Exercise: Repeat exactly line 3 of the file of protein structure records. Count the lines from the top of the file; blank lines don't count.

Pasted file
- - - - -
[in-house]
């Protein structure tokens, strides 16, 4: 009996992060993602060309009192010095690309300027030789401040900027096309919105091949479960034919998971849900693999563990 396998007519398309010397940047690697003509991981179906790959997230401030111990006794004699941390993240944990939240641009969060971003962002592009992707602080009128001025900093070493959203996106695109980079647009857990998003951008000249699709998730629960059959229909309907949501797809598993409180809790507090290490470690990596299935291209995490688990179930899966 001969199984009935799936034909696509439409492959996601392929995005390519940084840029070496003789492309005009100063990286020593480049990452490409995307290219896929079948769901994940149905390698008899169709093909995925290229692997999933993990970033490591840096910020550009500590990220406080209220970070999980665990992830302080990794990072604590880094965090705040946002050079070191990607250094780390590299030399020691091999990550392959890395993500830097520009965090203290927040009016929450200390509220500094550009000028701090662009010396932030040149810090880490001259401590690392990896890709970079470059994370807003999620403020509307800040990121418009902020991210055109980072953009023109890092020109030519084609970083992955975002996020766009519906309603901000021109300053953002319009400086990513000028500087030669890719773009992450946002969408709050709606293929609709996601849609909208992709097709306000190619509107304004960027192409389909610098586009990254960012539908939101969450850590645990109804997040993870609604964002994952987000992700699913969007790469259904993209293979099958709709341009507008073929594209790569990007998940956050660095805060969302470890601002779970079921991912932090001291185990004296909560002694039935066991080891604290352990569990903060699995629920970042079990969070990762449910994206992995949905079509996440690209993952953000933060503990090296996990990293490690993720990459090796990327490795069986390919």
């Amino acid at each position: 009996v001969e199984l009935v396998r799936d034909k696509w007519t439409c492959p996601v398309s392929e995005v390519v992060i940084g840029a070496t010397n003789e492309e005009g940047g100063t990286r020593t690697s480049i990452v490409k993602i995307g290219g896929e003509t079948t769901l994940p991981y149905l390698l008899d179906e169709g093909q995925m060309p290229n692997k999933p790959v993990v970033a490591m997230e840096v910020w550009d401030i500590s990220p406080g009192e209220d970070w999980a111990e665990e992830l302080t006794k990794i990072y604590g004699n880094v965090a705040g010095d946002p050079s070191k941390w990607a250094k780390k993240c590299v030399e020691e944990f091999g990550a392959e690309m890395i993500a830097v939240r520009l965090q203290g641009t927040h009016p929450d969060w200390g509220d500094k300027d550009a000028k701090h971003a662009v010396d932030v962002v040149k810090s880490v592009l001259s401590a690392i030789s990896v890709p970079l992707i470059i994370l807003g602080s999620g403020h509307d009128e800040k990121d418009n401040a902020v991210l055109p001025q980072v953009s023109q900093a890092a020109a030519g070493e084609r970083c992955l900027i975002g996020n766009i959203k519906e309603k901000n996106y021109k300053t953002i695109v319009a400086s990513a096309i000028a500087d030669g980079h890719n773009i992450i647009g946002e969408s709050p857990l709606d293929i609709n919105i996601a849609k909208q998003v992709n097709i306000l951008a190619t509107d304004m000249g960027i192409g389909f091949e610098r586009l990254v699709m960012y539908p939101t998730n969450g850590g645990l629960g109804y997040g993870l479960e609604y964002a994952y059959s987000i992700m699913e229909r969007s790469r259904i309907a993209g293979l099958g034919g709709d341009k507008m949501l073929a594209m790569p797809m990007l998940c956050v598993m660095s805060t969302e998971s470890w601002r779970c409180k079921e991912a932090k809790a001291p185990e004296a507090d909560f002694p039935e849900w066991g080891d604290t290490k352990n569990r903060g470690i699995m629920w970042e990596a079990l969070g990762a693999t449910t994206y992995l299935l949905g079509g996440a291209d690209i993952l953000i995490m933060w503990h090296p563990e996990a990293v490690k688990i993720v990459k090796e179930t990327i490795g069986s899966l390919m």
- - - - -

């Amino acid at each position: 009996v001969e199984l009935v396998r799936d034909k696509w007519t439409c492959p996601v398309s392929e995005v390519v992060i940084g840029a070496t010397n003789e492309e005009g940047g100063t990286r020593t690697s480049i990452v490409k993602i995307g290219g896929e003509t079948t769901l994940p991981y149905l390698l008899d179906e169709g093909q995925m060309p290229n692997k999933p790959v993990v970033a490591m997230e840096v910020w550009d401030i500590s990220p406080g009192e209220d970070w999980a111990e665990e992830l302080t006794k990794i990072y604590g004699n880094v965090a705040g010095d946002p050079s070191k941390w990607a250094k780390k993240c590299v030399e020691e944990f091999g990550a392959e690309m890395i993500a830097v939240r520009l965090q203290g641009t927040h009016p929450d969060w200390g509220d500094k300027d550009a000028k701090h971003a662009v010396d932030v962002v040149k810090s880490v592009l001259s401590a690392i030789s990896v890709p970079l992707i470059i994370l807003g602080s999620g403020h509307d009128e800040k990121d418009n401040a902020v991210l055109p001025q980072v953009s023109q900093a890092a020109a030519g070493e084609r970083c992955l900027i975002g996020n766009i959203k519906e309603k901000n996106y021109k300053t953002i695109v319009a400086s990513a096309i000028a500087d030669g980079h890719n773009i992450i647009g946002e969408s709050p857990l709606d293929i609709n919105i996601a849609k909208q998003v992709n097709i306000l951008a190619t509107d304004m000249g960027i192409g389909f091949e610098r586009l990254v699709m960012y539908p939101t998730n969450g850590g645990l629960g109804y997040g993870l479960e609604y964002a994952y059959s987000i992700m699913e229909r969007s790469r259904i309907a993209g293979l099958g034919g709709d341009k507008m949501l073929a594209m790569p797809m990007l998940c956050v598993m660095s805060t969302e998971s470890w601002r779970c409180k079921e991912a932090k809790a001291p185990e004296a507090d909560f002694p039935e849900w066991g080891d604290t290490k352990n569990r903060g470690i699995m629920w970042e990596a079990l969070g990762a693999t449910t994206y992995l299935l949905g079509g996440a291209d690209i993952l953000i995490m933060w503990h090296p563990e996990a990293v490690k688990i993720v990459k090796e179930t990327i490795g069986s899966l390919m």